However, I am still intrigued by the question:
"If the _SPY:_IEF ratio goes to the 1.90-2.00 area, what levels do we need to think of for both components?"
Normally we have the values for both components and we can calculate the ratio. in this case, we have a target-value for the ratio but we want to know which values for both components would lead to that target-value.
In order to do that I decided to use a tabular format where we can see the change in both SPY and IEF and the table holds the accompanying ratio values.
In the table above I have listed a range of possible values for IEF (unadjusted) across the top and a range of possible SPY (unadjusted) values along the side of the table. The cells in the table then hold the _SPY:_IEF ratios for each possible combination.
Finally, I formatted the table to put an orange shade on the values around 2 (from 1.9 to 2.1) as that is my potential target zone for the ratio.
This way of looking at things provides a handle on where the two components need to be or need to go in order to reach that 1.9-2.0 area for the ratio.
The current SPY and IEF and the resulting ratio values are highlighted in red.
Establishing targets for SPY and IEF
To zoom in on potential target areas for both components we need to look at their individual charts.
Please note that I am using unadjusted pricing for both SPY and IEF in this article as it reflects the prices that are in peoples heads and which are likely to serve as support and resistance levels. Especially for IEF, this gives significantly different levels to watch.
For SPY I am watching the area between 255-260 as overhead resistance which I think will be difficult to break in the next few weeks/months. Then on the downside, there is a solid support level between 210-220. There is a, slight, possibility that SPY has already found support in the area between 230-240 which corresponds with a consolidation area in early 2017 but I consider that an alternative scenario.
Hence 210-220 on the downside and 255-260 on the upside.
For IEF, it looks like we are breaking overhead resistance at the moment which will open up the way for a further rise towards 109. I have penciled in 107 as that is a target that can be pegged based on the height of the range from March to November.
If the break manages to hold we will see 103.50 to start acting as support, if not then 100 has to be seen as a good support level.
If we put these levels in the table we can see in which direction IEF and SPY have to move in order to get there.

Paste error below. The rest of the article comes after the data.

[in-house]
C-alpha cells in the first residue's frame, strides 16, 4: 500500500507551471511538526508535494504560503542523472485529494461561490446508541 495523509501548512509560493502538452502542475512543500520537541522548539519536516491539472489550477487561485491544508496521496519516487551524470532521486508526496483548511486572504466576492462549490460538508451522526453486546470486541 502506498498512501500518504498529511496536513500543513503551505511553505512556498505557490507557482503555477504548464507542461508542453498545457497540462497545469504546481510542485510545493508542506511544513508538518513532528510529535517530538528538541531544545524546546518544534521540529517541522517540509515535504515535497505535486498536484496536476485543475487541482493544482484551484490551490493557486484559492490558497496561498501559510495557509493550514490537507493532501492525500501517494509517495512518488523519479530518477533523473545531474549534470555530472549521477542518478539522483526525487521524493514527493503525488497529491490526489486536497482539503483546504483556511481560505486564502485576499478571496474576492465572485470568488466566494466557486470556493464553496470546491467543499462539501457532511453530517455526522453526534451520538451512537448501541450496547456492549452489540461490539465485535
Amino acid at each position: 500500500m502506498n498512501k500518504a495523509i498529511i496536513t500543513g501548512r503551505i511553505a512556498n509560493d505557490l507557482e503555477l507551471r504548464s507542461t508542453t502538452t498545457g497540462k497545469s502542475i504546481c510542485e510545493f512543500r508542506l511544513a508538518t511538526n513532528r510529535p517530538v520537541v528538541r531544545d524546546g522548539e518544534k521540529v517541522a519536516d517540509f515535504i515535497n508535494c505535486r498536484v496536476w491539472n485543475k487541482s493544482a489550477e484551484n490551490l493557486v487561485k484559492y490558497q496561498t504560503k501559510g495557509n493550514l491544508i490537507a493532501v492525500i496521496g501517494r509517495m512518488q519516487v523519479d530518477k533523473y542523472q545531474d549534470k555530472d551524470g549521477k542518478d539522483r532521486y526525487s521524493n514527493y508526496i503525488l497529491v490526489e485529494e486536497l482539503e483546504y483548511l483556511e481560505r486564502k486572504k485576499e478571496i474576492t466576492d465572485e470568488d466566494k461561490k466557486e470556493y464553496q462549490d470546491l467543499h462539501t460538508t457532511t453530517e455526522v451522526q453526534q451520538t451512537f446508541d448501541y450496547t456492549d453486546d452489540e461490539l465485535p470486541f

With the path of least resistance for equities being lower and for bonds higher, the most likely path for the ratio is indicated by the two arrows on the table. For the ratio to reach its target area IEF should move to levels between 106-109 and SPY at the same time to 210-220.
If either of these two components decides to move less fast or in another direction the level for the other component will get adjusted as well. If IEF, for example, would rally all the way to its previous high near 114 it can be seen that the damage for stocks could remain limited to levels around 230, whereas if IEF does not manage to hold the current break, stocks will need to come down a lot more in order for the ratio to reach its target area.
Clearly, there is no guarantee whatsoever that any of these events will actually happen but I think that looking at the relative moves of stocks vs bonds from this perspective will help you get a handle on what levels we actually need to see for a (Relative Strength) ratio to reach a certain level.
RRG confirms the preference for Bonds over Stocks
The RRG above shows the rotation for stocks and bonds around the Vanguard Balanced Index Fund (VBINX). The rotation in favor of bonds over equities is clearly visible for a few months already and neither of these tails seems ready to curl up or roll over yet.
I have plotted both the adjusted and unadjusted data for both SPY and IEF and as you can see they rotate fairly similar. Not super-surprising but always nice to see it confirmed.
And, as this is my last blog for 2018, please enjoy your New Year's eve, the markets will still be there and waiting for us in 2019. HAPPY NEW YEAR!